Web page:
memory (RPM) effect, and (b) the reversal fields
recur. In Fig. 10(b) the 1ORCs are suppressed, and the resulting
isolated minor loops are compared with measured data (dotted
line) [6]. The agreement is seen to be close. It is observed that
whereas the classical Preisach model imposes vertical congruency on closed minor loops [14], [15] the G-PFB theory imposes
no such non-physical behavior.
5The IM curve will of course revert to reversiblity when it reaches the upper
(reversible) segment of the major loop.

Experimentally, a set of symmetric closed minor loops

(S-CMLs) can be obtained by starting with a demagnetized
specimen, and then applying to it an alternating -field whose
amplitude is increased in a sequence of discrete steps [10],
[45]. In this theoretical discussion, normalized parameters will
be used for mathematical simplicity. In principle, an S-CML
can be generated by any pair of minor segments
such that their reversal fields and magnetizations satisfy
respectively. By definition an
S-CML has to be centered at the origin of the
Using the G-PFB theory, the simplest way an S-CML can be
generated is by a 2ORC followed by a 3ORC, similarly to Fig. 5,
but with the vertex (reversal) fields equal and opposite, so that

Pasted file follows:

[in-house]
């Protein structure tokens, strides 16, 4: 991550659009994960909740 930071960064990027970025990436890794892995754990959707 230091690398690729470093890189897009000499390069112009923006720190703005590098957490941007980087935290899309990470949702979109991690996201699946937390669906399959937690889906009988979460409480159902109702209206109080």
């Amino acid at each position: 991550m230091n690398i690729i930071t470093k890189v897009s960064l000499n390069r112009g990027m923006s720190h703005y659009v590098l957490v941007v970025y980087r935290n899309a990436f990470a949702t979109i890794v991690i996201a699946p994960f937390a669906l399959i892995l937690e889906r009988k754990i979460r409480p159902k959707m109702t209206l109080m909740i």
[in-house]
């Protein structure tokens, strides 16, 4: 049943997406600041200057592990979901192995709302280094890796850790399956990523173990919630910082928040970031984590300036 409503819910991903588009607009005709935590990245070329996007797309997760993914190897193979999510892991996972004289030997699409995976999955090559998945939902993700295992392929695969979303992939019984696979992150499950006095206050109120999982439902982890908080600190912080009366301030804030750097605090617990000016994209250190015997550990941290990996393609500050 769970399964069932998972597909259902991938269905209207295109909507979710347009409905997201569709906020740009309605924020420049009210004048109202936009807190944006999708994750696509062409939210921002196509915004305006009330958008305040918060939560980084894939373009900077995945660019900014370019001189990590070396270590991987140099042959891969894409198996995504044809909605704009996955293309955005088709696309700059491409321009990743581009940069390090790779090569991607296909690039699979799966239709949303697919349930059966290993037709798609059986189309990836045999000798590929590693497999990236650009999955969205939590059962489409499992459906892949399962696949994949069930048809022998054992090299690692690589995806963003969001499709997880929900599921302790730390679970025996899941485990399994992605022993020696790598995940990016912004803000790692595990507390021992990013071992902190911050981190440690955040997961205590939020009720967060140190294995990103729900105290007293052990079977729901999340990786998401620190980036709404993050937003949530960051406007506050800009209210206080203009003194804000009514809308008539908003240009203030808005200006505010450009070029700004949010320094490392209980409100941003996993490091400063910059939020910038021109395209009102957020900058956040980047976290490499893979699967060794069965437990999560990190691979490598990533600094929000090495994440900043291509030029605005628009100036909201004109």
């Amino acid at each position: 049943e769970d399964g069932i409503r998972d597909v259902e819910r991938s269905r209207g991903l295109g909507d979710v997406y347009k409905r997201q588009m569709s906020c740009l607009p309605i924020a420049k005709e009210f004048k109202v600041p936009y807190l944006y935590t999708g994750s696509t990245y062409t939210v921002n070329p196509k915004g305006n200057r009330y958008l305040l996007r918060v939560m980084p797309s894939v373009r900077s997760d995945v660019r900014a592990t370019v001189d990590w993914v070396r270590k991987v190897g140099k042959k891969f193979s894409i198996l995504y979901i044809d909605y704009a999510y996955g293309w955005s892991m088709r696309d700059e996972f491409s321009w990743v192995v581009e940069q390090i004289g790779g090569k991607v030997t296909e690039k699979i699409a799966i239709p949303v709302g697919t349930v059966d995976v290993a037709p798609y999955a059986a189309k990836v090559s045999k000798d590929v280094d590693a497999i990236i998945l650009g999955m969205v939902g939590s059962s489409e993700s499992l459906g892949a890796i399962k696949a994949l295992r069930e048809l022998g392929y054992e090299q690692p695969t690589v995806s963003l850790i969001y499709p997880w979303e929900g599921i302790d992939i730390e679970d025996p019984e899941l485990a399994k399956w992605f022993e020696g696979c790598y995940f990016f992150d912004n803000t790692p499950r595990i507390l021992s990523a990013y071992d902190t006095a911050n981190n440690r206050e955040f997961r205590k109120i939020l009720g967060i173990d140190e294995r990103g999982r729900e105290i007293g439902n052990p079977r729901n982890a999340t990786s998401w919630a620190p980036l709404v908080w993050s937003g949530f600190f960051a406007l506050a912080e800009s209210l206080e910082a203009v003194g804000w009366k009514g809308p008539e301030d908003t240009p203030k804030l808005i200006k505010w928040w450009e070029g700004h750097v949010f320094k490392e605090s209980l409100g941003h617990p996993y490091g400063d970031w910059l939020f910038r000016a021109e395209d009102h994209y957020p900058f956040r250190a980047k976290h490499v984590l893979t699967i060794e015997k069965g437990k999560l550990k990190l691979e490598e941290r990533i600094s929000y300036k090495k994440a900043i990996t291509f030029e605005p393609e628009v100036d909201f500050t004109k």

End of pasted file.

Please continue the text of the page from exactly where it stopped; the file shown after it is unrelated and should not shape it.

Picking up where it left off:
, see Fig. 11. It is also necessary that the vertex
. However, it is not sufficient
magnetizations satisfy
to just specify the reversal fields and then expect to get a perfect
S-CML: one also needs to know by what route the vertex points
of the S-CML should be approached. A simple possibility is to
start at point 1 on the major loop , and then to traverse
from point 1 to point 2, followed by
from point 2 to point 3,
and finally
from point 3 back to point 2. However, unless the
value of
is correctly chosen one will not even get a closed
minor loop. With luck, one may get a (maybe closed) minor loop
that has vertex fields at
, but uncontrolled vertex magnetizations. Neither is one free to choose any arbitrary point of the
plane as one of the two vertices of an S-CML. Both vertices have to be points on the initial-magnetization curve (IMC).
No other points are eligible.
In the next section, we describe a mathematical procedure for
generating perfectly symmetric CMLs.
1) Method: The situation is shown in Fig. 11, which was generated using typical parameters for Isomax, which closely conforms to the basic assumptions of the G-PFB theory as presently
formulated [1], [2]. To obtain a
type S-CML,
three conditions must be satisfied.
1) The fields at points 2 and 3 must be equal and opposite, so
2) The magnetizations at points 2 and 3 must also be equal
and opposite:
3) The two vertex points
must lie
upon the IMC.
For the case illustrated in Fig. 11, the sought S-CML can be
generated only by initiating a specific 1ORC at point 1 on the
is Type-LA and its irreversible ascender
major loop . Here
(thin line) has the general equation

see (24). Thus we can determine the centerpoint magnetizations
that characterize
by solving the simultaneous